Bop, Hop, and Pop

 Emergent Reading Lesson

Kari Cleveland


Rational: Letter recognition is a major part of student‰¥ús learning to read.  The goal of this lesson is to introduce a letter of the alphabet.  I will teach the letter p.  My goal is for students to learn how to properly move their mouth when saying the letter p and to recognize uppercase and lowercase p.

Tongue Twister: Polly pulls the pail to her Papa.
Primary Writing Paper
Book: Hop on Pop
Word list: pop, top, bump, pat, sat, sap, pail, sail, cop, mop, map, mat, pat

1. Today, we are going to learn about the letter p. My friend Hoppy Poppy (show picture) is going to help us with this letter.

2. Does everyone know what sound p make? When it is cold outside, and you try to make smoke come out of your mouth, what sound do you make?  Right‰¥Ïpuh! That is the sound that p makes. 

3.  Now, I am going say several words and I want you all to tell me if you hear the p sound in one or the other or both. Refer to word list.

4. I will model how to write an uppercase and lowercase letter p.  I will have them write on their primary paper. They will watch me and then begin practicing on their own.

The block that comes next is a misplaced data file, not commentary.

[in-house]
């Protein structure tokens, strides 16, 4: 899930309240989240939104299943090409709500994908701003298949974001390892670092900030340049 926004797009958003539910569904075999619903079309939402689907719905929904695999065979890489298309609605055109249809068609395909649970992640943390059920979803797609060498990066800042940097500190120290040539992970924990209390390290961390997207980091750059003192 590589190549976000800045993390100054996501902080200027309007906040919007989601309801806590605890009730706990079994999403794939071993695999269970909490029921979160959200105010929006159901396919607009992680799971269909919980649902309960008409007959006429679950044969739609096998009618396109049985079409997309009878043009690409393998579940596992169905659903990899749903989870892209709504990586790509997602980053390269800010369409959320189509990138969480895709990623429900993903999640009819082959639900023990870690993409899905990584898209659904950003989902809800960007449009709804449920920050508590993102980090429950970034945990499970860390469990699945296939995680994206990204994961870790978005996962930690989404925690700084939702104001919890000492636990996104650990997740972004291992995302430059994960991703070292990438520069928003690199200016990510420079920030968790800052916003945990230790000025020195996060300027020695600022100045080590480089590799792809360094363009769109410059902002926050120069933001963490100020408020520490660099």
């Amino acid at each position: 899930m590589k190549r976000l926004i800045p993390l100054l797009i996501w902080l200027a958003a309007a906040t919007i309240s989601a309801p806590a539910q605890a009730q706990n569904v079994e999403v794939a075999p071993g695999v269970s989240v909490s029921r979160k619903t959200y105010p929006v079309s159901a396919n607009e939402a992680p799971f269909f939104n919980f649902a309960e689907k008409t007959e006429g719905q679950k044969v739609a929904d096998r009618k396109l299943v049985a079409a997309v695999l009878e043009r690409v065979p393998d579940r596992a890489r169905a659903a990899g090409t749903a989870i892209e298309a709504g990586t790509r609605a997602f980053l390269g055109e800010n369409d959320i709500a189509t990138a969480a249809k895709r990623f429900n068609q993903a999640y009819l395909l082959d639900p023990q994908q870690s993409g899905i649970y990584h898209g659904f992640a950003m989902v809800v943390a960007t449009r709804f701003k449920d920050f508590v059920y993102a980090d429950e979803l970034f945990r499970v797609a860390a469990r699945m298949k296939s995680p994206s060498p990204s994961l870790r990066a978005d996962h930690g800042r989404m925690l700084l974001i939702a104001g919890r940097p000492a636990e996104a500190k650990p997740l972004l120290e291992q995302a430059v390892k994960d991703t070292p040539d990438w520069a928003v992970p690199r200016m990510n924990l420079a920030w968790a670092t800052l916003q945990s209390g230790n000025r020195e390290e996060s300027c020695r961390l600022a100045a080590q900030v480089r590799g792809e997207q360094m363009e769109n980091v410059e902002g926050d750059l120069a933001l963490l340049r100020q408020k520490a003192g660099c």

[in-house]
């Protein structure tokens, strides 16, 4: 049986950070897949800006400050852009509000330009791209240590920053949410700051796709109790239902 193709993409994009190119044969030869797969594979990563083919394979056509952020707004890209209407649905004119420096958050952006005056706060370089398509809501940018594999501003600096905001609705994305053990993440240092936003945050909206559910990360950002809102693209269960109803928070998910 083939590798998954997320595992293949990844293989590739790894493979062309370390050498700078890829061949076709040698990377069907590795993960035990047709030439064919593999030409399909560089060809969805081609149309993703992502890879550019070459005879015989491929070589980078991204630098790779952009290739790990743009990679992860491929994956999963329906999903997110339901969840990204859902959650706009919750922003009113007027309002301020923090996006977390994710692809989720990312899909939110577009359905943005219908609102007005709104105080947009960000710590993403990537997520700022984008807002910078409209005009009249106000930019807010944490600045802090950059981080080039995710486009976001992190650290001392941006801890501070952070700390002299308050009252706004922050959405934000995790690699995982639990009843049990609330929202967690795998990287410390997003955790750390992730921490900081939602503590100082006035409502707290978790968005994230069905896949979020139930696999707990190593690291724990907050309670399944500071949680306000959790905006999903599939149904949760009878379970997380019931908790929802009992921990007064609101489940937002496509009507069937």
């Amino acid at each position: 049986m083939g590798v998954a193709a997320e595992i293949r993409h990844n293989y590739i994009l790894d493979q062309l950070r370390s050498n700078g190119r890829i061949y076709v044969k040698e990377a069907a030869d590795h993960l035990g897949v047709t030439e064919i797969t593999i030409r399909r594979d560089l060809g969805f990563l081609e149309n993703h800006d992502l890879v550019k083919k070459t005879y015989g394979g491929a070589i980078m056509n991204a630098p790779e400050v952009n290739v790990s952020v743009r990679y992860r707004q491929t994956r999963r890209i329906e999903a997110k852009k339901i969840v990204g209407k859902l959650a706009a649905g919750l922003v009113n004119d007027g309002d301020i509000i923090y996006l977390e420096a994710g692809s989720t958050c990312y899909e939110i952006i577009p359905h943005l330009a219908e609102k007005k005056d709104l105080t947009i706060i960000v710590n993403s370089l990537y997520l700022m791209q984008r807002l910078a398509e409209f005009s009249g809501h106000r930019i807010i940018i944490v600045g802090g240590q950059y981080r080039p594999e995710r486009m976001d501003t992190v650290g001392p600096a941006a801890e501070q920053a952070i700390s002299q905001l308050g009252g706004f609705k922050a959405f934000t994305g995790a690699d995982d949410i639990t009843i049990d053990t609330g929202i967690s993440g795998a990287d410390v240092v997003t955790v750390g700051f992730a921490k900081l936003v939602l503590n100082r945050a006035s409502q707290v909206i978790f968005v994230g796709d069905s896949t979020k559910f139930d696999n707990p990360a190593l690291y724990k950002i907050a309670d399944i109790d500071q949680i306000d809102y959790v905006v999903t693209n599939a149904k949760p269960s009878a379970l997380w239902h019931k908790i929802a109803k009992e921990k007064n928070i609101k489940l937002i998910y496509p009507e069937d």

5.  I will show them pictures with the word of the picture written beneath and have them tell me which words/ pictures they see and hear the p sound in them.

6.  I will say a list of words. The students will have the papers numbered 1-5. As I say the words, they will write a checkmark for words they hear the p sound and an x for the words they do not hear the p sound.

I will pass out a worksheet with pictures and the word of the picture underneath. The students will circle the pictures with the sound p in them.

Hop on Pop. Dr. Seuss. Random House Books for Young Readers, 1963

Amy Whitcomb: Sammy the Slimy Snake

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